4th Circuit Narrows 28 USC § 1920(4) Taxation of Common eDiscovery Costs

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The Fourth Circuit confirms that while certain costs of ESI copying for discovery are taxable under Rule 54(d)(1), the taxable costs in a plain vanilla ESI production do not include the underlying ESI processing costs. The impact of this will often be substantial—the prevailing party in the case sought $101,858 in ESI-related costs—the court awarded $218.59. The caveat is that in a more complex production that includes metadata or specified formats, the costs to produce the metadata may be taxable. In Country Vintner of North Carolina, LLC v. E. & J. Gallo Winery, Inc., 718 F.3d 249 (4th Cir. 2013), the court concluded that 28 USC § 1920(4), applied to a basic eDiscovery production, “limits taxable costs to . . . converting electronic files to non-editable formats, and burning the files onto discs.”  Opinion at 21.  The case involved conversion of PST files to TIFF images, with the production of the TIFF images on CDs.  Apparently no load file was part of the production.  The Opinion recognized in a footnote that “we assume, without deciding, that taxable costs would include any technical processes necessary to copy ESI in a format that includes such information.”   Opinion, n.19 at 21.  This covers the load files.  A second footnote carves out the situation where the parties have agreed to a specific production format (“the production of ESI on a particular database or in a native file format”).  Id. n. 20 at 21. In a ruling by Judge Brinkema a month before the Country Vintner decision, essentially the same issues were addressed with essentially the same results.   In Nobel Biocare USA, LLC v. Tecnhique D’Usinage Sinlab, Inc. 2013 WL 819911 (E.D.Va. 2013), a more factually robust case, the court concluded . . . all of the cited authorities agree that although the costs of collecting, storing, and extracting electronically stored information may not be taxable, the costs of converting that information into the agreed-upon format and electronically Bates stamping it are analogous to copying costs, and therefore are taxable. Citing the Parties’ Joint Discovery Plan that provided for “searchable TIFF or PDF format,” Judge Brinkema allowed $30,000 for the production of more than 400,000 TIFF images. The 4th Circuit’s analysis begins with the Supreme Court’s recent observation that taxable costs under 28 USC § 1920 are “modest in scope” and “limited to relatively minor, incidental expenses.”  Taniguchi v. Kan Pacific Saipan, Ltd., 132 S.Ct. 1977 (2012).  The analysis then cites approvingly Race Tires America, Inc. v. Hoosier Racing Tire Corp., 674 F.3d 158 (3rd Cir. 2011).  In that case, the appellate court reversed the trial judge’s ruling that allowed taxation of $365,000 of eDiscovery costs, and approved only $30,000 for “scanning and file format conversion” as it was “the functional equivalent of making copies” under the statute.   The approved file format conversion costs included conversion to TIFF and conversion of video from VHS to DVDs. The current standard in the Eastern District for taxable eDiscovery costs under 28 USC § 1920(4) seemingly distill to these points:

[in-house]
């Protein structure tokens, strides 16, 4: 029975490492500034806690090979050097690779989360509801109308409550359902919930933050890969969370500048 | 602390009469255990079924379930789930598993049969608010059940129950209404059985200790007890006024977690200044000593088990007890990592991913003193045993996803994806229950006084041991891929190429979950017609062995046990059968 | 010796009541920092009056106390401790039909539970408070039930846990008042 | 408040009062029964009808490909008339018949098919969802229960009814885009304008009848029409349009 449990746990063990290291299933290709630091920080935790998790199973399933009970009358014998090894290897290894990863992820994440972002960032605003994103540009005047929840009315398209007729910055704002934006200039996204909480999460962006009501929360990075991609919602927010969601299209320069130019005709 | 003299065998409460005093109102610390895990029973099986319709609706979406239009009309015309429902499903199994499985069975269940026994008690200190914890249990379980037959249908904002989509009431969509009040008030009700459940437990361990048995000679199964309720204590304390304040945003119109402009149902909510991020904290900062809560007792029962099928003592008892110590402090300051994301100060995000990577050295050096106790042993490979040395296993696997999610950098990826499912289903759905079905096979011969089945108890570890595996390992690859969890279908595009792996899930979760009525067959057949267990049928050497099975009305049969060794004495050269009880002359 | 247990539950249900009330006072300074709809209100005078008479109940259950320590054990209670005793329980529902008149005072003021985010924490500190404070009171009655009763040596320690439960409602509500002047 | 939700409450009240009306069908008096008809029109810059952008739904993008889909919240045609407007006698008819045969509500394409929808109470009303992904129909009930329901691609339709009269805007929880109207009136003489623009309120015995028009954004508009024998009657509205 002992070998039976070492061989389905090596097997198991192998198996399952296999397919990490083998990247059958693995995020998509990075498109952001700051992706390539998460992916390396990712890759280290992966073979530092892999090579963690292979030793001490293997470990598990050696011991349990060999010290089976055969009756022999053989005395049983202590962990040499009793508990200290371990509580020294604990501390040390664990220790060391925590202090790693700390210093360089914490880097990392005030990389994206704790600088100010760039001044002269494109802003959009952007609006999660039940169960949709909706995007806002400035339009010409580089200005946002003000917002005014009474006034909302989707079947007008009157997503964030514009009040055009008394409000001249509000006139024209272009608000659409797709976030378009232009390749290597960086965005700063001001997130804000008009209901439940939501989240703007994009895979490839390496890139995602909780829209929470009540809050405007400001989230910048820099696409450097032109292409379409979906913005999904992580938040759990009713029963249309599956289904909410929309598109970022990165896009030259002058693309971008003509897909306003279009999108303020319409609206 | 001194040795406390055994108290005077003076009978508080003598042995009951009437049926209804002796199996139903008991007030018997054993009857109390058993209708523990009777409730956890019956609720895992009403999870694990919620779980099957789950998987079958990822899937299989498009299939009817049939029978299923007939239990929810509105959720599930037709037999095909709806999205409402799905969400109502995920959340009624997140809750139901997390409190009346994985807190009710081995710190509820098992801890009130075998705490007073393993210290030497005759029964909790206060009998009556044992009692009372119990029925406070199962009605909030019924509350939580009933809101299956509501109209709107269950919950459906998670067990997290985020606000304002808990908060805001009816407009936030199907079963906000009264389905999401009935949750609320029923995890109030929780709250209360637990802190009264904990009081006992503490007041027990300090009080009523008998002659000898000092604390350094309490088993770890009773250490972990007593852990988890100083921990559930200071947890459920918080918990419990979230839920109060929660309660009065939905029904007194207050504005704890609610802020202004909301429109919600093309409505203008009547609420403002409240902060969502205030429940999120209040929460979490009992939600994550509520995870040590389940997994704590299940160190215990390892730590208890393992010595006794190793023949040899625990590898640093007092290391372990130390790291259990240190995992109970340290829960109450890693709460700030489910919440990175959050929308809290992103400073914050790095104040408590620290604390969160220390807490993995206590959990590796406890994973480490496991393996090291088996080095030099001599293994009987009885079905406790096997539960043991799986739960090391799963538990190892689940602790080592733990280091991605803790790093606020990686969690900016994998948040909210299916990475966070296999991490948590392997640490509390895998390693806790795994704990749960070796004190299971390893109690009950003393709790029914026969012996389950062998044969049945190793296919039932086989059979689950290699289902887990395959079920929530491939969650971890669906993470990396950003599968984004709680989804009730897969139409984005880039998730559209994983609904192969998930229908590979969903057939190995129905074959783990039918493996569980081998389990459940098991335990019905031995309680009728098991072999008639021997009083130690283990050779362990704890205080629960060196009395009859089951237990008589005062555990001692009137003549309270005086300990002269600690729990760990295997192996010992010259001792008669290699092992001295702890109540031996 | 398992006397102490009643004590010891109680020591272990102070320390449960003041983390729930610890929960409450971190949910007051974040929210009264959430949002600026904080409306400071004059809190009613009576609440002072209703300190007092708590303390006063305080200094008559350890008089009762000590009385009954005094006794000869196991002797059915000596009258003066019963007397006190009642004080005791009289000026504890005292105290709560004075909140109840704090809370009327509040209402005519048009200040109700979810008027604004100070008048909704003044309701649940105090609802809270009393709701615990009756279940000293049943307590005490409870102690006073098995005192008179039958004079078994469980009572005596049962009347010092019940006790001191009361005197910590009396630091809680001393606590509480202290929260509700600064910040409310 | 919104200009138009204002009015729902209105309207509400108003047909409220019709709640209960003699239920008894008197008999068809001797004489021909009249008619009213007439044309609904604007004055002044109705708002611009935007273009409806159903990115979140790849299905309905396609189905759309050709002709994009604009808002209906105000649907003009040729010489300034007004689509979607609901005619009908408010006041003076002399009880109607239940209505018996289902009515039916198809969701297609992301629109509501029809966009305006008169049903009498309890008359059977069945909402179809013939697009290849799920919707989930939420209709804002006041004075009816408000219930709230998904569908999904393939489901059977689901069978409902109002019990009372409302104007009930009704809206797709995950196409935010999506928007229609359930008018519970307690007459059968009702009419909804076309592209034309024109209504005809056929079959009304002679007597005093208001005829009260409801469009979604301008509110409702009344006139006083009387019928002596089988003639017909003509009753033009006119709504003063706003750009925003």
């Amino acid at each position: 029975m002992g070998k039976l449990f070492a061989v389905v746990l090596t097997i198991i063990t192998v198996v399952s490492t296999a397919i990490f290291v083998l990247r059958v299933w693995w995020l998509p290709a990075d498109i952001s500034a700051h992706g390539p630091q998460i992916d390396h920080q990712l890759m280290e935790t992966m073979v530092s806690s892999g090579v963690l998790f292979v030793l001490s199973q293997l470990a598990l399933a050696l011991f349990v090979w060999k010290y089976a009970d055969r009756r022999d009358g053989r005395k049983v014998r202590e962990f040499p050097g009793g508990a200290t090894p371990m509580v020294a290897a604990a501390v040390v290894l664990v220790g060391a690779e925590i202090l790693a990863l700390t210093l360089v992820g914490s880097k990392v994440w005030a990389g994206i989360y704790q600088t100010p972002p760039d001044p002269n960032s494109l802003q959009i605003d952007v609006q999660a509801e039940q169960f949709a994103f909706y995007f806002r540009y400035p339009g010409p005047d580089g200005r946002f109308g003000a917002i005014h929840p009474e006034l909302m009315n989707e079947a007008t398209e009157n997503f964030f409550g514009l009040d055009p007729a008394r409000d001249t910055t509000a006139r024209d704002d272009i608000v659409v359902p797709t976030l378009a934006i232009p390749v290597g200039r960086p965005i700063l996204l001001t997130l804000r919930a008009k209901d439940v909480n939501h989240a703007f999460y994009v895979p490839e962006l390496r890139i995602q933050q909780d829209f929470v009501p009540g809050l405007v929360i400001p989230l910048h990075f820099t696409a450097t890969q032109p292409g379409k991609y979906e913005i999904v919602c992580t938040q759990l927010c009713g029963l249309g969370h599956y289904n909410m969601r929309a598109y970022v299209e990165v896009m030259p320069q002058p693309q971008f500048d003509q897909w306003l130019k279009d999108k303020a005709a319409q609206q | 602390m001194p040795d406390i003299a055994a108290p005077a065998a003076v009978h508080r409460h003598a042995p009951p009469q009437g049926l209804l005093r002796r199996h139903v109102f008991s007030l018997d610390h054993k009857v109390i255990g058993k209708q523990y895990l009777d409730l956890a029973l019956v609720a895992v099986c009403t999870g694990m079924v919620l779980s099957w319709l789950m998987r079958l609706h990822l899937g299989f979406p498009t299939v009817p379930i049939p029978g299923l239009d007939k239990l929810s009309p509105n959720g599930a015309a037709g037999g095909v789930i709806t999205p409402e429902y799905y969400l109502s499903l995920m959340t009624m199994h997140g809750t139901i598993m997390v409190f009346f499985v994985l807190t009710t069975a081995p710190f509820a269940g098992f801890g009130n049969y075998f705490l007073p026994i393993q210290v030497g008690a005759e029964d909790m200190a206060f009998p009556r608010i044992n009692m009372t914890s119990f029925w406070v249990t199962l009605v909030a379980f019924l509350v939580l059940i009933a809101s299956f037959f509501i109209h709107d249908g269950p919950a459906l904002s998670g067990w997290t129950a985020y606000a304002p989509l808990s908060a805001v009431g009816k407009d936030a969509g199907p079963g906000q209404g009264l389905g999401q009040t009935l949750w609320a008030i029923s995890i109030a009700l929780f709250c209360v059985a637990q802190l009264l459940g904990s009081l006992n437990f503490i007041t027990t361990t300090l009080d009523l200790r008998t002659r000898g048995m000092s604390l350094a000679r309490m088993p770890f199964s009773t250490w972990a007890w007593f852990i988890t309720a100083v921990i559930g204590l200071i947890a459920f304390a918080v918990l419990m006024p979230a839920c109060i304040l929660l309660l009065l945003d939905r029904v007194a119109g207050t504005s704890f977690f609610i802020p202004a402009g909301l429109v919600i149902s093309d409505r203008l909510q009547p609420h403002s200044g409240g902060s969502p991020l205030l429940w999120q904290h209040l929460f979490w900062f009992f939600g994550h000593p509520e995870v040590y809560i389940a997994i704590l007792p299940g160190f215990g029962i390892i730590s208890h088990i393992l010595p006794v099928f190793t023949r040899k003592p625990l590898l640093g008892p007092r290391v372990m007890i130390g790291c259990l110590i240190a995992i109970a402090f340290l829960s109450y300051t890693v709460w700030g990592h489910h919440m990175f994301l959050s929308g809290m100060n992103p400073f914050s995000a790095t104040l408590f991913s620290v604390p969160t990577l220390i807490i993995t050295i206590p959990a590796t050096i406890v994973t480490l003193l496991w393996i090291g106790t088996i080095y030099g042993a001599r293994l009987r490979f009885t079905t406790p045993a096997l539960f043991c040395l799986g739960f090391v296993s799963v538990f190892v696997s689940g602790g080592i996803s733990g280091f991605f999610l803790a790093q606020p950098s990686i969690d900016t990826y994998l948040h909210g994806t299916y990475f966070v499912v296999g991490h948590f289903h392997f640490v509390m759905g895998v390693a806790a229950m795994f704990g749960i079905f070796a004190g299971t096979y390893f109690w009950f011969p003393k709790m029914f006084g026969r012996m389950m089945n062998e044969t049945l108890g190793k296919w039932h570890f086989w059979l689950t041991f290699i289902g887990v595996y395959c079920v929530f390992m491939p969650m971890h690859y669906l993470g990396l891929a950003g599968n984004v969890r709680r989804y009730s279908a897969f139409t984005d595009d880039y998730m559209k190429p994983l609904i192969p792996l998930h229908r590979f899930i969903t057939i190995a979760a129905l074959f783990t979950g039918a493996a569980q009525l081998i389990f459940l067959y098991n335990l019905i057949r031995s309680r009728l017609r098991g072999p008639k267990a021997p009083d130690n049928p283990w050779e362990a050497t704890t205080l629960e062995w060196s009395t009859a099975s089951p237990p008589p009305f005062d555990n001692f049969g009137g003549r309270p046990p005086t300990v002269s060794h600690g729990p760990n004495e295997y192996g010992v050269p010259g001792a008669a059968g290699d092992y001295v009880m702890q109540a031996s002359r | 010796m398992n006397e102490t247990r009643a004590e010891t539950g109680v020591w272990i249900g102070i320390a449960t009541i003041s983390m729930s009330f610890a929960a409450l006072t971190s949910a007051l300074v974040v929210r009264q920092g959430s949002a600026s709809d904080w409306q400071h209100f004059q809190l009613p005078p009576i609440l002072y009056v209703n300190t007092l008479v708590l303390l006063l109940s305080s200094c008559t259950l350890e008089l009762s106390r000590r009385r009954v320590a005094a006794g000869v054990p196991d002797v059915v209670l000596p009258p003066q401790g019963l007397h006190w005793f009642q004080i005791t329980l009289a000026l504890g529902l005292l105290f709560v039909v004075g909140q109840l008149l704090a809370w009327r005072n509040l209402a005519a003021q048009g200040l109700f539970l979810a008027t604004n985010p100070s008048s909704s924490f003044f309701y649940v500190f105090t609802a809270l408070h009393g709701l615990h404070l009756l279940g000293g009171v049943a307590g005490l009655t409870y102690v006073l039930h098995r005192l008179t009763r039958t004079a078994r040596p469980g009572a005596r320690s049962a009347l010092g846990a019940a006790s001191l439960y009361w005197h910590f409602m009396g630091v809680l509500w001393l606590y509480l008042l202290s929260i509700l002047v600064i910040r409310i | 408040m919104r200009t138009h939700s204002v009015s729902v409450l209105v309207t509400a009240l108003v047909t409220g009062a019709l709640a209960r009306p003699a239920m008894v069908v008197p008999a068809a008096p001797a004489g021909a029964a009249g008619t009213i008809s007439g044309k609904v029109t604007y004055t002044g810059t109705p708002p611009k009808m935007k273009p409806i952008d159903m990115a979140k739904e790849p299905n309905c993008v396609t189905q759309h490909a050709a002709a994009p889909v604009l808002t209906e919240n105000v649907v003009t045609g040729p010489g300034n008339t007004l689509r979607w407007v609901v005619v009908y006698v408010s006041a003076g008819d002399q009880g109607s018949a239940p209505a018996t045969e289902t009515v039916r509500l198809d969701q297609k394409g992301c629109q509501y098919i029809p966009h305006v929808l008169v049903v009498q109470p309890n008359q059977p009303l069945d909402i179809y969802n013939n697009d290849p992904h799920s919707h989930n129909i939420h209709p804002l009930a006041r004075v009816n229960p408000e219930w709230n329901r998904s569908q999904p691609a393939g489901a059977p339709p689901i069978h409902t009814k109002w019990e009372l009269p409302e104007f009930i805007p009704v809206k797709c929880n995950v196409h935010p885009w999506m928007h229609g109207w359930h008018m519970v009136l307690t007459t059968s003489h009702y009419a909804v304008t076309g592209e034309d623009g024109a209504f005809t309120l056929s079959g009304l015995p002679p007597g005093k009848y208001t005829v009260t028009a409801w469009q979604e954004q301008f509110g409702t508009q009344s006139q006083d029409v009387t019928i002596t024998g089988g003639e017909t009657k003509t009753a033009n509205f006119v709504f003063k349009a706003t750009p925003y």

• When the production is basic (e.g., PST files to PDF to TIFF), the taxable costs are the conversion costs (here PDF to TIFF) plus the costs to transfer to the production media.
  • The underlying ESI collection and processing costs are not taxable.
  • Ancillary production costs, such as electronic Bates-stamping, are taxable.
  • If the production requires metadata (for example, a common Summation or Concordance load file), then the taxable costs likely include the costs to put the data in the production format.
  • If in an agreement between the parties or specifications in the discovery Instructions further production (but not processing) requirements are imposed, those costs are likely taxable.